The Death of Death in the Greater David


The last enemy that will be destroyed is death. –1 Corinthians 15:26

The Sunday School teacher gave two strikingly opposite descriptions of two men. One man’s name was Goliath. He was a Philistine. He was a tremendously terrifying warrior—the best of the best among the army of the Philistines. He was a mountain of a man. His armor was impressive. He possessed an arrogant confidence. This is the guy all the kids love to think about and the one we indirectly encourage many of them to be like.

However, the teacher moved to describe another “man.” This other man’s name was David. He was the son of Jesse from the tribe of Judah. He was a shepherd boy, the youngest of his brothers. He was armed with only a slingshot and a few stones. Yet, he also exhibited a confidence, a vibrantly humble and dependent confidence in “the living God” (1 Sam. 17:26). He was fearlessly confident in Yahweh (v. 37). He was a Savior. He was not the savior Israel wanted, but he was the savior Israel needed.

Similarly, we all face a gigantic enemy. His name is Death. In the words of Jeremiah, “For death has come through our windows, has entered our palaces, to kill off the children–no longer to be outside! And the young men–no longer on the streets!” (Jer. 9:21). Death haunts every human. Regardless of race, language, culture, time, gender, or worldview, death relentlessly pursues us all. We can do nothing to control it. We can do nothing to avoid it.

Despite the various rungs on the ladder of life on which we all stand—some higher, some lower—death crushes the ladder itself and we all lie together in the rubble of death’s blow. In his book on the death and resurrection of Jesus, Captivated, Thabiti Anyabwile writes, “We deserve death because of our sin, but we hate it because of life.”

Death is a valiant enemy, one that for thousands of years has destroyed even the strongest and most noble of mankind. Death does not discriminate. The 90 year-old woman dies warm in her bed and the 10 year-old child dies cold in the street. And much like Israel, we all stand before this dark enemy with sheer dread. Who among us will go out to face this conquering devil?

Enter: Jesus. Jesus was the son of Joseph and Mary. Like David, he was born in Judah, in Bethlehem. He was a carpenter, an ordinary guy. He was not wealthy and in his adulthood had no place to call home. Yet, there was something unique about this ordinary Judean. Jesus was the Son of God. He carried with him divine authority. And he showed himself to be the long-awaited Messiah. However, he was not the Messiah, not the Savior Israel or we want, but he is exactly the kind of Savior we need. Indeed, he is the only Savior.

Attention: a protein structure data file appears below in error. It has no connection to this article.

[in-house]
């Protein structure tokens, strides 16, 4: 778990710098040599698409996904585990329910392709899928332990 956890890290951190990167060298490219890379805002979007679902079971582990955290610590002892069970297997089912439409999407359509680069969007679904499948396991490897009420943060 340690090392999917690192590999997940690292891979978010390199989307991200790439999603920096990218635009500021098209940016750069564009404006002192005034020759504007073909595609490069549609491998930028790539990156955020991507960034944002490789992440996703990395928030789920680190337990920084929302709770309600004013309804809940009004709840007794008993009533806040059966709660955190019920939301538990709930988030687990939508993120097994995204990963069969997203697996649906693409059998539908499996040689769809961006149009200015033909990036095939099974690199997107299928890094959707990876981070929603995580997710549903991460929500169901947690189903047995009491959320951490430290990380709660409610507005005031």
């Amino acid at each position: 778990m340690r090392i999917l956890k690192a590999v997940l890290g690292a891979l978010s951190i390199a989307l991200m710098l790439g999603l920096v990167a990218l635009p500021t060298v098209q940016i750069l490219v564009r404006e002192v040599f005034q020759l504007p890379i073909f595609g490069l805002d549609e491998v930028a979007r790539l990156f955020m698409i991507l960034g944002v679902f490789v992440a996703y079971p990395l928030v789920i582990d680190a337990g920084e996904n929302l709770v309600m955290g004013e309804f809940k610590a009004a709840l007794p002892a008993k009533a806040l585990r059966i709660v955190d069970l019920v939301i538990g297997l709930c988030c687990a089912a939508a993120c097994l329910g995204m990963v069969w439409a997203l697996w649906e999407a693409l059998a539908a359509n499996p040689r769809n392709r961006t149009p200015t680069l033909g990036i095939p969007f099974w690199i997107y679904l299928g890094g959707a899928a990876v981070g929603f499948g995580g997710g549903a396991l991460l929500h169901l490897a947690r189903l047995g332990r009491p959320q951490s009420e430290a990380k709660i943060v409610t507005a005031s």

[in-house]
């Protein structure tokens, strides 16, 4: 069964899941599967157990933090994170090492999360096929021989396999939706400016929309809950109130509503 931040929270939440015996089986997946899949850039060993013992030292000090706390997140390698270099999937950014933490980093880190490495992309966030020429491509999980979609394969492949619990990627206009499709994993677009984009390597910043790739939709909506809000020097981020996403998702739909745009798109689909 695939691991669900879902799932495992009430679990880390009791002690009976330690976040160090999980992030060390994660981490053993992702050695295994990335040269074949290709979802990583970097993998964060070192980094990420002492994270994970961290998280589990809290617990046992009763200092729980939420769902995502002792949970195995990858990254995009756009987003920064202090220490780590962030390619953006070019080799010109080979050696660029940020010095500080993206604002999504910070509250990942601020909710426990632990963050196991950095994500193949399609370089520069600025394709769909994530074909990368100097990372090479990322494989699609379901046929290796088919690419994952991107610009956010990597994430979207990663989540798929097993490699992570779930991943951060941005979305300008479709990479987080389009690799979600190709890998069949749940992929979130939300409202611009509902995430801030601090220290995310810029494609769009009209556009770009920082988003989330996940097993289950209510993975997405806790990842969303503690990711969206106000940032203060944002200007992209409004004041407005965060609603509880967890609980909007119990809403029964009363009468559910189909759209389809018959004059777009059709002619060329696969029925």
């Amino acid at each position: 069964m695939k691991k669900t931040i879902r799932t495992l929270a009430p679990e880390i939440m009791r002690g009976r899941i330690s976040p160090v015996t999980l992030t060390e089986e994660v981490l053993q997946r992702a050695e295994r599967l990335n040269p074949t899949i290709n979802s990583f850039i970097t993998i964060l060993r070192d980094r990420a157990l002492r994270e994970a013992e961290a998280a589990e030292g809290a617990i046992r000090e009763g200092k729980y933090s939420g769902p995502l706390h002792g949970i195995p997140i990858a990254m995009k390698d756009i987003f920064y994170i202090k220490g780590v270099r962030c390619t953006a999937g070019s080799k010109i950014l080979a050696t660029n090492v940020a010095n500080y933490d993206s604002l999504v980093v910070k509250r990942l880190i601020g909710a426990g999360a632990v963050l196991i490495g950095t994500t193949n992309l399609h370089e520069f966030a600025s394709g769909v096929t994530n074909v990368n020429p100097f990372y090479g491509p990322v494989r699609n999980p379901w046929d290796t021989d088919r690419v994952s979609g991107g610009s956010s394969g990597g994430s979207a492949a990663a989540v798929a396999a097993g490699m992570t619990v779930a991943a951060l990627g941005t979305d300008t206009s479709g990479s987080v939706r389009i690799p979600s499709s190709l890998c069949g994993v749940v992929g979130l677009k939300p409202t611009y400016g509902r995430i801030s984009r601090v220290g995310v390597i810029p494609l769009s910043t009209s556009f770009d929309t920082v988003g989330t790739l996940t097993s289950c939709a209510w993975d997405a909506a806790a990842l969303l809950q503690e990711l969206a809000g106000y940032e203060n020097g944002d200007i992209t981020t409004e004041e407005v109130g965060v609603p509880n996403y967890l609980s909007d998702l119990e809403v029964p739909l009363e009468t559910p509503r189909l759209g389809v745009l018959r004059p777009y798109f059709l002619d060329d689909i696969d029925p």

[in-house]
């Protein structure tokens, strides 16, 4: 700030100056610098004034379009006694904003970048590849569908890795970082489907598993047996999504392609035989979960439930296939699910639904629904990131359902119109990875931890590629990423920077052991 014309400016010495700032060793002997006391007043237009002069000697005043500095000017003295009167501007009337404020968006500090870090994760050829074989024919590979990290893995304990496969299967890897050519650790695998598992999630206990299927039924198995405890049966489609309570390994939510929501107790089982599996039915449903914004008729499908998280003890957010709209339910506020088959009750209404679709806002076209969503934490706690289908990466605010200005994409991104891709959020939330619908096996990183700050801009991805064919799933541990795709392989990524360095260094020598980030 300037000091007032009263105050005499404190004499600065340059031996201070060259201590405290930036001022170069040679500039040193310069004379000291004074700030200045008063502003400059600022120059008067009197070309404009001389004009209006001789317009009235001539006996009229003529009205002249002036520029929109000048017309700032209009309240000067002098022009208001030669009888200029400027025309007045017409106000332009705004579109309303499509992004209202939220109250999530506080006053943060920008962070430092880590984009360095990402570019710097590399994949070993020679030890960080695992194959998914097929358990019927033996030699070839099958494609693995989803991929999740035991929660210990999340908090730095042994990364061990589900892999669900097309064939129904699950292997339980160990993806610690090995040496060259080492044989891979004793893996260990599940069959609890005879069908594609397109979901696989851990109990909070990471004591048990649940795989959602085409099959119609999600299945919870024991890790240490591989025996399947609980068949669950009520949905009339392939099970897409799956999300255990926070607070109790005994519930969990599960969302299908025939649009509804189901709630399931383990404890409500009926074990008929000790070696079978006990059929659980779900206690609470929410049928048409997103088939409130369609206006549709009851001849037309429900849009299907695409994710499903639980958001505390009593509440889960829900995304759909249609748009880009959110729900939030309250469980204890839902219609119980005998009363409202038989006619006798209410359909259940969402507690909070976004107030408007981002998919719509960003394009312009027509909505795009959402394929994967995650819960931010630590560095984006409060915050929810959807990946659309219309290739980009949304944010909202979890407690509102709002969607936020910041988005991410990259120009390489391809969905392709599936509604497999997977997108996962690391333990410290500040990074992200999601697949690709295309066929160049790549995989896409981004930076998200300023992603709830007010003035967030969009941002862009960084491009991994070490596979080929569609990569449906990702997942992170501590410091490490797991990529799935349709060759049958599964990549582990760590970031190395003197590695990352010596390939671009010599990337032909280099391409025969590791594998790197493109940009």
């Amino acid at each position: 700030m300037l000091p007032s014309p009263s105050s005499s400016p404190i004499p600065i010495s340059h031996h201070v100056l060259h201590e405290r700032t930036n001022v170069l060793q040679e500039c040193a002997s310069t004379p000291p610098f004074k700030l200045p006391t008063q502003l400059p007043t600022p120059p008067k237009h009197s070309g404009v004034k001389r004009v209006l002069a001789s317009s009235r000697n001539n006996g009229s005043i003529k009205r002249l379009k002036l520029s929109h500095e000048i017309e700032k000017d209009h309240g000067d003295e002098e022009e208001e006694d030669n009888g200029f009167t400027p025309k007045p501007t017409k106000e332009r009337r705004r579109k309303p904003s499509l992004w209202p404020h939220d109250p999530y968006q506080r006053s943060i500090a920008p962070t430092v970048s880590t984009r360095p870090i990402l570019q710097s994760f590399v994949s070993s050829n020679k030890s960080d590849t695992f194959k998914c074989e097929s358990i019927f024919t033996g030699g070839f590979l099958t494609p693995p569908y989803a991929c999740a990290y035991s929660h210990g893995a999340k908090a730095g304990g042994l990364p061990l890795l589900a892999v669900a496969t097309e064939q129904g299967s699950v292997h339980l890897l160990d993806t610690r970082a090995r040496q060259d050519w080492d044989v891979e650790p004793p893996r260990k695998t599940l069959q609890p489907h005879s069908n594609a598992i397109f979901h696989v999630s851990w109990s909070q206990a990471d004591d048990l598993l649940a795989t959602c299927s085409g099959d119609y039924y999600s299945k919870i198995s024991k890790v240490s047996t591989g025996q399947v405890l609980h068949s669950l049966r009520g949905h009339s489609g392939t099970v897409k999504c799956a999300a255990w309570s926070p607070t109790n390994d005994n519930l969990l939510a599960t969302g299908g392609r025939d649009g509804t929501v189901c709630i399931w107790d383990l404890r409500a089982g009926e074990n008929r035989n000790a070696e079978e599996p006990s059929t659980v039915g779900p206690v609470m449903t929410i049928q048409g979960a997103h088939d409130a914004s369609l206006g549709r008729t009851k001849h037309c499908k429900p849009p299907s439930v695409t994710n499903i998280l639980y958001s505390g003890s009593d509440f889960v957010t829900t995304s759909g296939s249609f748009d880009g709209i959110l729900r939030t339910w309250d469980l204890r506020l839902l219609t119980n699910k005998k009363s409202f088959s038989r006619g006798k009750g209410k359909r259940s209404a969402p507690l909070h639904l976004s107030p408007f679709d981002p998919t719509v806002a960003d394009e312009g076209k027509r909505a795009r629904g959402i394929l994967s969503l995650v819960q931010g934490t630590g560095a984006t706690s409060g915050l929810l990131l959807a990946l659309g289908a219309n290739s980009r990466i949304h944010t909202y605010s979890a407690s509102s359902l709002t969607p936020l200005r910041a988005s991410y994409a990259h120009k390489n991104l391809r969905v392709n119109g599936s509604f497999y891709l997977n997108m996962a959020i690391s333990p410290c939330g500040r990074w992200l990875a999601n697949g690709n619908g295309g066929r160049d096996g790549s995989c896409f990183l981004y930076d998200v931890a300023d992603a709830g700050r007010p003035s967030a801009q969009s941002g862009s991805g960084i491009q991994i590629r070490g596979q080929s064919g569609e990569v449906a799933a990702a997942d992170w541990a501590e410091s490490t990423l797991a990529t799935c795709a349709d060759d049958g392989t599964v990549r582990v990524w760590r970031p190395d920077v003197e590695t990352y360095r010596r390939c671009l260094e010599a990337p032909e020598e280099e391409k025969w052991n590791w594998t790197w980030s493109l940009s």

Jesus is the greater David who conquers the enemies of his people. He is the hero we wouldn’t expect, but just the hero we need. He is called the one “who has abolished death and brought life and immortality to light through the gospel” (2 Tim. 1:10). Jesus conquered death once for all, but he did so by succumbing to death itself. Death forever died the day Jesus died. Through suffering, Jesus ensured suffering’s eternal defeat. When Jesus died on the cross and rose from the dead three days later he delivered death a blow far greater than death itself gives. In Christ alone we see death’s demise and the restoration of all things.

Therefore, in the death and resurrection of Jesus we see both life and death. Jesus grants us what death takes and grants death what it so loves to give. The only true and lasting hope in the face of death is the hope we find in Jesus, the greater David who died not only to give his people life, but to destroy death. As Anyabwile puts it, “Though we see people still dying, a time fast approaches when the experience of death will be done away with.”

So, as you see death and face death, do so with real sorrow and real joy. Real Christlike sorrow because we hate that which robs life (John 11:35). Real Christ-empowered joy because by his death and resurrection, Jesus achieved eternal victory over death. Death, my friends, is done.

When the perishable puts on the imperishable, and the mortal puts on immortality, then shall come to pass the saying that is written:
“Death is swallowed up in victory.”
“O death, where is your victory?
O death, where is your sting?” (1 Corinthians 15:54-55)
Then Death and Hades were thrown into the lake of fire (Rev. 20:14).
Christian, when you are faced with death look to Jesus. Not as some super spiritual fantasy of comfort. Look to Jesus for real, earthy sorrowful-yet-always-rejoicing kind of comfort. Stand firm. Do not succumb to fear or temptation. Death does not have the last word for those who are in Christ. Jesus, the life-giving Savior, has the last word. When you see death or stand at the precipice of death, say confidently,
“O death, where is your victory?
O death, where is your sting?”

17498999_1870940272931412_6999370580315029592_nMathew Gilbert is Associate Pastor for Children and Preschool at The Church at Trace Crossing in Tupelo, MS. He is a student at The Southern Baptist Theological Seminaryand the author ofCome to the Well: 50 Meditations to Fuel Your Joy in God. Mathew and his wife, Erica, live in Tupelo with their two boys, Jude and Jack.

Leave a Reply

Fill in your details below or click an icon to log in: Logo

You are commenting using your account. Log Out /  Change )

Google+ photo

You are commenting using your Google+ account. Log Out /  Change )

Twitter picture

You are commenting using your Twitter account. Log Out /  Change )

Facebook photo

You are commenting using your Facebook account. Log Out /  Change )

Connecting to %s